This is not an overly complicated situation, until the government muddles in. After the government takes command of the situation, there is suddenly an expectation of safety at the hands of an agency, and the bureaucracy begins to play a game of C.Y.A. as the days grind on.
With no loss of revenue, and the only risk to the agency being flights leaving too early, with an unreasonable expectation of safety, Because the airlines liability has been removed, with the responsibility for safety falling upon the shoulders of an agency, the delay for returning to flights will be longer then necessary. As a result, millions lost.
But this money is not lost by the hands of the EU, it is losses born by the airlines themselves, wallowing in the mandates of a government that has no monetary liability at stake.
With such a set up, nothing but bureaucratic inefficient incompetence can be expected.

There is no end in sight for this kind of unmitigated inefficiency and market intervention, and only further economic harm can result. Don't be fooled by believing this is limited only to Europe, such actions as this harm the developing nations the most. Agriculture is the most time sensitive product shipped globally, As the bountiful harvest of Africa, Asia and South America rots upon the loading ramps, the fascist of Europe dither onward into statism.

I take no pleasure in saying this, but the incompetence of man governing each other is a universal feature of society, and limited to no single society.

Tuesday, April 13, 2010

Our Government, Pushing Grants

Hat Tip to an excellent post at Grumpy Old Men by W. B. Picklesworth for an excellent post.

A preview:
"Just like with credit card companies, the federal government is trying to create dependency. Actually, there is another group of people that operates like this,... drug dealers. "Here, try this. You'll like it. It's free." The thing is, it isn't free. It's very, very expensive. Notice the pretty people pictures? 'Going to the government for a handout is sexy!' This is troubling."

Monday, April 12, 2010

Podcast Smorgasbord 1: This Week in Tech

The thought occurred to me while I was listening to a podcast on my recent overland journey through the heart of Texas, that the shows I listen to can have a profound affect on what I produce for this blog. The ideas, concepts, discussions, news and chatter that I crave in podcasts all carry into my every day life. As such, I'm going to start a run linking to and showcasing the podcasts I enjoy.

To built a framework of understanding for ya'll, here's what podcasts do for me. I listen to about 10-14 hours of podcasts a week, along with 3 to 4 hours a week of whatever audiobook I'm churning though.
Driving, working out at the gym, mowing the yard, relaxing, playing a video games and cooking are all actions that use my hands, but largely leave my mind open and able to think, and I like to take advantage of that by listening to audio programming. Its both relaxing and stimulating, and largely commercial free, and is a wonderful medium.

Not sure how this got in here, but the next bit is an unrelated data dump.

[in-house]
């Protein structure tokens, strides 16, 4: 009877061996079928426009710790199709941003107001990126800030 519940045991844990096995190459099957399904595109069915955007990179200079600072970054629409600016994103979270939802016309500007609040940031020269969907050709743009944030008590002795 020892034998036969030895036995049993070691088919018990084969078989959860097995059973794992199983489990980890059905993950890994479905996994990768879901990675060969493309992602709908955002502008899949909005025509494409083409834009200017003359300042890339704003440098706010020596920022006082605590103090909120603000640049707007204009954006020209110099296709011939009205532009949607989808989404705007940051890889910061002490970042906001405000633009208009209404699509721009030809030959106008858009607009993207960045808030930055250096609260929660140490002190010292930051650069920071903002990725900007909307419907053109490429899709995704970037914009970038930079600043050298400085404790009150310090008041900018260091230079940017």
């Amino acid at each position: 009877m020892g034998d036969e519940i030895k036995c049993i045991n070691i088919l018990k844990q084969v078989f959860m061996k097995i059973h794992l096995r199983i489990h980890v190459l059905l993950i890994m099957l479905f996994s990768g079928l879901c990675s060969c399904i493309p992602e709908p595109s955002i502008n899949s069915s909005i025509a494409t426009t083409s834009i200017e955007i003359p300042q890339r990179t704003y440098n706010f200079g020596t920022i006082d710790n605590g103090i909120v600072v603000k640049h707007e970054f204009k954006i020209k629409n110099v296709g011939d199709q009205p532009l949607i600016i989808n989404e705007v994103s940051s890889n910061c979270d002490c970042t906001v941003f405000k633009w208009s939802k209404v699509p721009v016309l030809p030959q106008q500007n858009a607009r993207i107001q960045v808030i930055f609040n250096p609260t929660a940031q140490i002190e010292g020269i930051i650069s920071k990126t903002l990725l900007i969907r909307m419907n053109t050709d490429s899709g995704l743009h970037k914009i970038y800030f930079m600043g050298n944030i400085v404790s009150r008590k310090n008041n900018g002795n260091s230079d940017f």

I'm starting with TWiT, This Week in Tech. It is the longest running podcast on my computer, and has had staying power over the years. TWiT is a once weekly panel show hosted by Leo Laporte, a computer guy with personality and an unyielding excitement for the next stage in technology. Joining him for about 2 hours to discuss the tech news of the week is a rotating cast of technology journalists, columnists, and technology pioneers.
The show is focused primarily on developments on the Internet, but subjects range far and wide from cars to cell phones, batteries to Jupiter, HD Video to Intel processors. Its an eccentric and entertaining ensemble, and keeps me coming back week after week. I may not listen to every show in a year, but TWiT is the show I eagerly reach for to stay current with the big news in the tech world.

While its political leanings are generally left leaning, it remains remarkably a-poltical, and I recommend it without hesitation.

Tuesday, April 06, 2010

The Brilliance of Georgia's 4th

If you haven't seen this clip of Congressman Hank Johnson's stellar performance in a House hearing on stationing an additional 8,000 US military personal in Guam, let this piece of action thrill your hair follicles.

Ladies and Gentlemen, Hank Johnson of Georgia's 4th District.
This year, the American people will pay $169,300 to Mr. Johnson for his upstanding efforts at upholding the constitution.

If this stellar district sounds familiar, it should. The voters there are responsible for electing one particular Congresswoman of note, not for her unrivaled legislative prowess, nor for her supreme acts of statesmanship, but for vastly different reasons.

Ladies and Gentlemen, Cynthia McKinney.
2008 Green Party Presidential Nominee, US Congresswoman for 8 years, and one noted moment of assault on a police officer while serving in office.

People of Georgia's 4th District, what's wrong with you?

Saturday, April 03, 2010

Petraeus for President?

There's a column in the Telegraph, a newspaper hailing from across the pond calling for US General David Petraeus to run for President.

It's actually a pretty thoughtful piece, and made me start to ponder, could Petraeus be a new Ike?
Then do a quick image search for the two, and the results made me cringe.
Whats going on with all the brass on Petraeus? It looks like a bad movie prop for a banana republic dictator.

David, while I believe you have no ambition to run, please, change the way you're wearing the uniform.

Side Note: Palin/Petraeus could be a disaster waiting in the wings for the right.